- Baseline Visit and Hormone Injections – You will start birth control pills with the onset of your period the month your treatment cycle is planned. The birth control pills will last a few weeks, typically, and then you will come to our office for an ultrasound and blood test. This “baseline” exam will determine if you are ready to start your injectable medications. After the examination, you will start taking hormone medications (Gonal-F, Follistim) to stimulate your ovaries to produce many eggs. These medications are injected with a tiny needle into the lower abdomen. Typical side effects include abdominal bloating and injection site bruising but this is temporary and usually goes away shortly after your completed donation cycle.
- Dose adjustment – After four or five days of hormone injections, you return to the office for an ultrasound and blood test. This test helps us evaluate the development of the eggs in your ovaries and allows for necessary dose adjustments. Continue the hormone injections as instructed by your doctor, who will schedule your next appointment for a couple of days later.
- Egg development – Over the course of the next week, you will continue to have blood tests and ultrasounds to evaluate your ovaries. The blood tests can be daily, or ever two to three days depending on your progress. Continue the daily hormone injections until your doctor determines that your eggs are ready. We will advise you not to exercise or have intercourse during this time period.
- Mature eggs – When the ultrasound and blood testing suggest that you have mature eggs in your ovaries, you will administer one final injection called lupron/leuprolide acetate. The average donor will require a total of 10-12 nights of injections in order to mature their eggs.
Once you are ready for egg recovery as determined by a RSC physician, you will be instructed to take another medication exactly 36 hours prior to the removal of eggs from your ovaries. This medication will bring the egg to final maturity. The sonographic egg recovery (SER), involves the use of an ultrasound-guided needle to gently remove the eggs from the ovaries. It is a simple, painless procedure with the use of light sedation medication and takes about 30 minutes to complete. You will be completely relaxed and not remember anything. The aspirated eggs are then donated to an anonymous recipient.
After the procedure, you will need a responsible adult to drive you home and remain with you overnight, you should rest for the remainder of the day. You can expect to resume normal activities the following day. We encourage all egg donors to return to the office to be seen and make sure everything is going well. You should not exercise or have intercourse until you get your period, approximately one week later.
Egg Donors – Let’s Look at Ways We Can Prepare
Being an egg (oocyte) donor is a wonderful gift to others. How should one best prepare for an egg donation cycle?
The three months before an egg donation cycle can influence the success of the resulting pregnancy. We routinely advise optimizing wellness and achieving a healthy weight and lifestyle.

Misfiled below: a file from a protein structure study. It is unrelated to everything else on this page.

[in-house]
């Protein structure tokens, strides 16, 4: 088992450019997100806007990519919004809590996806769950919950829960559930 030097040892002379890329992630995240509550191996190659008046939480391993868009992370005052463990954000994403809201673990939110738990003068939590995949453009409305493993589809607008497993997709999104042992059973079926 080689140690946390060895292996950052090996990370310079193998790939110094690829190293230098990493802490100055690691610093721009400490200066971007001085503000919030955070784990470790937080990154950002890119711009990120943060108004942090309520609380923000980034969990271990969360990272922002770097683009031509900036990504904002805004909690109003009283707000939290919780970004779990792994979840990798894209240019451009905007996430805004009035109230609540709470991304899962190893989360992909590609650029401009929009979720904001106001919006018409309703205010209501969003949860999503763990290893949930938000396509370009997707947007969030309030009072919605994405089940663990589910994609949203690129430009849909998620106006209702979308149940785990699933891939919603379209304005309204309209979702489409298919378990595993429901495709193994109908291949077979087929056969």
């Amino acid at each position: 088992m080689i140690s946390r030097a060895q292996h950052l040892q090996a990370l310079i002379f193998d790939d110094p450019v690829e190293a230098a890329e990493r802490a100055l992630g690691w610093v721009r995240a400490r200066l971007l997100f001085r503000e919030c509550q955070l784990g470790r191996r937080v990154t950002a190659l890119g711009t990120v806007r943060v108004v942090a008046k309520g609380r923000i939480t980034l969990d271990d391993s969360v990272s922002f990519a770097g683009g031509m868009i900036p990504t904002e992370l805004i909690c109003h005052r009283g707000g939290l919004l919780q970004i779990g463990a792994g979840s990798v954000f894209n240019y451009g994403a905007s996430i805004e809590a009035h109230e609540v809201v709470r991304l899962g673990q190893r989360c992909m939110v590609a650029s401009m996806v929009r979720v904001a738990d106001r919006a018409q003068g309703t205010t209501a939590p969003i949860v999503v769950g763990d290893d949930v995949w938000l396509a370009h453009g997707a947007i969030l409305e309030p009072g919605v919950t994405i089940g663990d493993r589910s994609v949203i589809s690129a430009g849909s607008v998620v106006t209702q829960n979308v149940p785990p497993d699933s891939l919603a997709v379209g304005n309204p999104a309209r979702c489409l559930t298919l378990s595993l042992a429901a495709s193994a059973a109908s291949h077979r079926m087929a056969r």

Here are 12 suggestions for preparing for an egg donation cycle:
1.) Plan Ahead! At least three months, if possible.
2.) Know your personal health history and your family’s health history. You will be asked for detailed information during the screening process. You will also meet with a genetic counselor and a psychologist.
3.) Discuss with your healthcare provider all medications, supplements and over the counter products you are using.
4.) Make sure any current medical conditions are reviewed during the application process.
5.) Emphasize a healthy diet. Increase whole grains, fresh fruits and vegetables. Avoid processed foods, excess refined sugars and saturated fats. Drink plenty of fresh, filtered water. Limit caffeine to no more than two servings daily.
6.) Take a multivitamin. This will provide additional antioxidants to your diet. If you are not already taking a vitamin, start when you begin the birth control pills.
7.) Try to achieve and maintain a healthy body weight.
8.) No tobacco usage.
9.) In the month before your egg donation cycle starts, limit alcohol consumption to four or fewer servings weekly (servings: beer–12 oz; wine-5 oz; hard liquor-1.5 oz). Avoid binge drinking. Once you start the stimulation medications, alcohol is prohibited.
10.) Avoid environmental factors – chemicals especially plastics (BPA & Phthalates), radiation, pesticides and pollution.
11.) Once you begin your stimulation medications, avoid moderate to intense physical activity and sex.
12.) Maintain a healthy sleep pattern. Practice stress management.
Egg donation carries the same risks as in vitro fertilization (IVF) through the egg retrieval stage. In addition, you should abstain from intercourse within a week on either side of the time that eggs are retrieved because it is possible that you could get pregnant. These medicines and procedures are unlikely to affect your future fertility, and it is rare that they would cause any major harm to your health. Very rarely a donor could develop an infection or have bleeding after the egg retrieval process.
Refer a Friend
Our best egg donors come to us through word of mouth referrals from YOU, our current egg donors. When you refer a friend, you’ll receive a $200 referral fee upon completion of her donation cycle. Referral must be a new donor to our program.